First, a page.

The full picture of the racial impact of the Covid-19 pandemic is clouded by systemic failures to collect race and ethnicity data, even in states that are leaders in promoting health equity.
In California, for example, a key benchmark for reopening and allocating vaccines doesn’t fully incorporate race and ethnicity data. Meanwhile, nationally there remain glaring absences in testing and hospitalization data by race and ethnicity a full year after it was shown Covid-19 had a disproportionate effect on Black, Latino and Native American communities.
Black Americans have the highest Covid-19 death rate nationally and the Centers for Disease Control and Prevention (CDC) estimates that Native Americans, Latinos and Black people are two times more likely than white people to die of the disease.
The nation’s top infectious disease expert, Dr Anthony Fauci, said in May that as society returns to “some form of normality”, people should remember that “the undeniable effects of racism in our society” has created unacceptable disparities in Covid-19 cases, hospitalizations and deaths.
“Covid-19 has shone a bright light on our own society’s failings,” Fauci said during a graduation ceremony in Atlanta.
Several public health experts who focus on health disparities told the Guardian gaps in reporting on race and ethnicity during the pandemic, and more broadly in health, have limited the deployment of resources in vulnerable communities and masked the true scope of Covid-19’s toll.
The Cares Act requires people administering Covid-19 tests to collect data on race, but the federal rule is not enforced. As of 14 July, race and ethnicity data was not known for 40% of US Covid-19 cases, according to the CDC.
Nationwide, race and ethnicity data was missing for 32% of fully vaccinated people as of 14 July, according to the CDC.
In California, a national leader in promoting health equity, race and ethnicity data is missing from a standard it uses to set benchmarks for reopening. California reserved 40% of its vaccine supply for census tracts in the lowest quartile of this standard, known as the Healthy Places Index (HPI).
The HPI brings together data on 25 factors such as income and education to show which areas are most socially and economically vulnerable during the pandemic. But race and ethnicity data are separated from the combined factors in a “complementary” data set, a legacy of the state ban on affirmative action.
A critic of the index, University of California Los Angeles professor Dr Vickie Mays, said that requiring additional layers of data analysis to understand where race and ethnicity fit in the index creates dangerous delays in the government’s response.
“Those populations are undiscovered until somebody does additional analyses,” Mays said. “That is what inequity looks like.”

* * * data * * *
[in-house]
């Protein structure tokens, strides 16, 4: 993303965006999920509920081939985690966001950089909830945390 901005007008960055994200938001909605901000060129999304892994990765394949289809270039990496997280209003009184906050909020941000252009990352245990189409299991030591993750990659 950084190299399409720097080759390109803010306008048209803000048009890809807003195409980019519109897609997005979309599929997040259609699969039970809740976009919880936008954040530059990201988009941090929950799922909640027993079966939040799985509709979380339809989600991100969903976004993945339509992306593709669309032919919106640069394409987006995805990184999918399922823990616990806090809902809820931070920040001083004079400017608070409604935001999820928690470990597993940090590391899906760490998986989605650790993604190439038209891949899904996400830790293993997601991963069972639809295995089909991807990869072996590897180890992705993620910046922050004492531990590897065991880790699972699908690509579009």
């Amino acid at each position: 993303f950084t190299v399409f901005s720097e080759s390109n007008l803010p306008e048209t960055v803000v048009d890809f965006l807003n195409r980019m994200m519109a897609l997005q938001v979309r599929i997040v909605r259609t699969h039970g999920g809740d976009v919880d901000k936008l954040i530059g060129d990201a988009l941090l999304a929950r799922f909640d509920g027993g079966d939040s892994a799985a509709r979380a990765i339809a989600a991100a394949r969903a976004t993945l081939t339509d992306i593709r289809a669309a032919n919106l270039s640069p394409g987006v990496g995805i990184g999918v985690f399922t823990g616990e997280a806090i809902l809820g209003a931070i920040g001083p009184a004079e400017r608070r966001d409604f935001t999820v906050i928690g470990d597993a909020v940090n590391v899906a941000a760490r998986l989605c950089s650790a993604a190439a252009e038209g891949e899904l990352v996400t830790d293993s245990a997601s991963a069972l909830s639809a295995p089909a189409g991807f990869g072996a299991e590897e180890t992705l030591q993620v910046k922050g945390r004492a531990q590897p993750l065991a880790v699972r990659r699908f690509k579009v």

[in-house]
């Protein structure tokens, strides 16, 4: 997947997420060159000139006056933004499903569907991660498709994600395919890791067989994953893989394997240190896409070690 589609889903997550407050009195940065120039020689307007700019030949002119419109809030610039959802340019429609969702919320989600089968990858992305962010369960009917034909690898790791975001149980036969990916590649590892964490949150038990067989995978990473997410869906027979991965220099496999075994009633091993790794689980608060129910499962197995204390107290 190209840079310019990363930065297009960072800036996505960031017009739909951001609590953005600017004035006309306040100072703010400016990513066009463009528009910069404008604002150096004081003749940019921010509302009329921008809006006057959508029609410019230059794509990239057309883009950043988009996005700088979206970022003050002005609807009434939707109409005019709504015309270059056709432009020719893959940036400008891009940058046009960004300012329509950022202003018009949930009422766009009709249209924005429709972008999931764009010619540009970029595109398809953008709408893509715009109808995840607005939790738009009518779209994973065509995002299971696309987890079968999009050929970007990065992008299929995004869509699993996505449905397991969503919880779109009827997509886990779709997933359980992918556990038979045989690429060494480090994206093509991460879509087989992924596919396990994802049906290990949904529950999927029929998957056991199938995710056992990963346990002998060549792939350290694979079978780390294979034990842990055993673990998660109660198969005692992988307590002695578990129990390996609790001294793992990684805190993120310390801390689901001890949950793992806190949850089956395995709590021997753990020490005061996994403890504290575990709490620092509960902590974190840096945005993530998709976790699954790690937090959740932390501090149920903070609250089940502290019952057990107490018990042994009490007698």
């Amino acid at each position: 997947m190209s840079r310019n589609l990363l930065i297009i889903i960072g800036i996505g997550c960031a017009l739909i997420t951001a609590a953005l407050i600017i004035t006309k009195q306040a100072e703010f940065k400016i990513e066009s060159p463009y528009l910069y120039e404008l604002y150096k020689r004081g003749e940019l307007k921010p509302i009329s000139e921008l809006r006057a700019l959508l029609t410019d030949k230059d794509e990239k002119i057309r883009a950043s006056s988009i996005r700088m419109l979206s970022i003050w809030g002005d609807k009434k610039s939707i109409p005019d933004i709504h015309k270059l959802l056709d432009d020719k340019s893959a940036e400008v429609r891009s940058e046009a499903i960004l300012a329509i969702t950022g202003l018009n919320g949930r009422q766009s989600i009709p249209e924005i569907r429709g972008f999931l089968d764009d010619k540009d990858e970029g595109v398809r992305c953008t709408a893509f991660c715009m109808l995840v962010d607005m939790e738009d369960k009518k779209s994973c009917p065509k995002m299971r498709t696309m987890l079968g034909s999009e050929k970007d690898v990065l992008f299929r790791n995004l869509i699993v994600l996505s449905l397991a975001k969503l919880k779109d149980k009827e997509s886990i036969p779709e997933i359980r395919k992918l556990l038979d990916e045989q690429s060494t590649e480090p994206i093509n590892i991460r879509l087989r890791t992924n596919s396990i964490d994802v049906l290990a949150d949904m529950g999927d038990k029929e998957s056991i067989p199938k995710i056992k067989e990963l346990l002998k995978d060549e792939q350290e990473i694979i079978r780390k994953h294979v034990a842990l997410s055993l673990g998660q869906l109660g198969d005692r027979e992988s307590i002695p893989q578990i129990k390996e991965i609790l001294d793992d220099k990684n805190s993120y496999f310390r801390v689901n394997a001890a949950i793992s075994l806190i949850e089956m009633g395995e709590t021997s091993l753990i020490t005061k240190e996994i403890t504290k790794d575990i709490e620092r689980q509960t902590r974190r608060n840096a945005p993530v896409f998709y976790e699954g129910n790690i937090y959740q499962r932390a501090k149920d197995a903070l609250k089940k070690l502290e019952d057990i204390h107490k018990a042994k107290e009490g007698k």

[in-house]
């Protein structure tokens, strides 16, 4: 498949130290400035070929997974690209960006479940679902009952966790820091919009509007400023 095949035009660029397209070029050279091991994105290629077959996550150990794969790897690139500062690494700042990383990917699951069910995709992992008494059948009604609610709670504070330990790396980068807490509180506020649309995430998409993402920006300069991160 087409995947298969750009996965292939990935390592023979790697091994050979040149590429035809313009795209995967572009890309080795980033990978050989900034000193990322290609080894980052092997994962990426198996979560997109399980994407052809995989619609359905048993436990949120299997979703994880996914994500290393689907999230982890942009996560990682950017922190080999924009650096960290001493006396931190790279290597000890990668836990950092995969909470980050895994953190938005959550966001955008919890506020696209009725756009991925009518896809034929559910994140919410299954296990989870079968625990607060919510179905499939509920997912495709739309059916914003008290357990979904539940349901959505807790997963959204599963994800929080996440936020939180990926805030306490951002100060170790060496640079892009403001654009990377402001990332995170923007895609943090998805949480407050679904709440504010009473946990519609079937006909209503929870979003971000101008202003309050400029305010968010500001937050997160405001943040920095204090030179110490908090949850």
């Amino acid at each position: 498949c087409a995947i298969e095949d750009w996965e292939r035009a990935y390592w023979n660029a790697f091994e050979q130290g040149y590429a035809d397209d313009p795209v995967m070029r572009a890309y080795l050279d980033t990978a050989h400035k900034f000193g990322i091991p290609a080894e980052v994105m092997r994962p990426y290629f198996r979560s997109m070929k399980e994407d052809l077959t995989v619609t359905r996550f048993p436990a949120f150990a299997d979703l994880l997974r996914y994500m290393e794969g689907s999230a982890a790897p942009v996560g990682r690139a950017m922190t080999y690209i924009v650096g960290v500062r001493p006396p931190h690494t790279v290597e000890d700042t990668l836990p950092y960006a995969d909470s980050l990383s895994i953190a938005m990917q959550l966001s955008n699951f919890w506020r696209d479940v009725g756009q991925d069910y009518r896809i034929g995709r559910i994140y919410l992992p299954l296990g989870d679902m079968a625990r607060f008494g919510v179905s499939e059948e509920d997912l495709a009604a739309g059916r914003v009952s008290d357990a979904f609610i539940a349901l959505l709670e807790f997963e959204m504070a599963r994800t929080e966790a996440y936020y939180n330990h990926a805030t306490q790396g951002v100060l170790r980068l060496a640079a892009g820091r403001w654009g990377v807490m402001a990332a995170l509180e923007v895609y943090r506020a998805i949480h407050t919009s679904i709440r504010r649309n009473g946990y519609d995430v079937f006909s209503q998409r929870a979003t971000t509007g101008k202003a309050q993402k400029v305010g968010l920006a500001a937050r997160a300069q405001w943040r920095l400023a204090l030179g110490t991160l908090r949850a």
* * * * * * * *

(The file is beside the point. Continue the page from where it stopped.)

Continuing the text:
In a statement, California’s department of public health did not dispute the absence of race and ethnicity data in the HPI standard.
The agency said it “is committed to prioritizing equity” and highlighted its equity dashboard, which shows Covid-19 data broken down by race and ethnicity. It also includes case data based on income and access to health insurance and notes that those issues, which can increase the risk of poor health outcomes, are “often the result of structural racism”.
The Public Health Alliance of Southern California developed the HPI and repeatedly highlights on its website and in briefs the important role race and ethnicity play in shaping health outcomes and in Covid-19.
The website also notes that race and ethnicity data are separate because of a 1996 California ban on affirmative action, known as Prop 209. California is one of eight states that blocks the government from giving jobs, educational opportunities or contracts based on race. In November, California voters rejected a measure that would repeal the ban on affirmative action.
“In order to ensure the Healthy Places Index can be used in a variety of applications, including informing policy decisions, the Alliance has made additional, informational layers about Race/Ethnicity available on our online map,” the HPI website said.
More integrated data sets for California do exist.
Mays and other UCLA researchers published a predictive model for Los Angeles county in November that includes definitive information on which racial and ethnic groups are most vulnerable. Like the HPI, it also includes other socio-economic factors, such as healthcare access and environmental risk.
Los Angeles county was the center of the US outbreak in the winter and the model accurately predicted that the most vulnerable communities, and therefore those that should be prioritized for vaccinations, were in areas where there are large groups of racial and ethnic minorities, low-income households and unmet social needs.
The model was endorsed by Dr Edward Sondik, former director of the CDC’s National Center for Health Statistics. Sondik said if this model was replicated across the US, “these insights could be extremely helpful for bringing the pandemic under control”.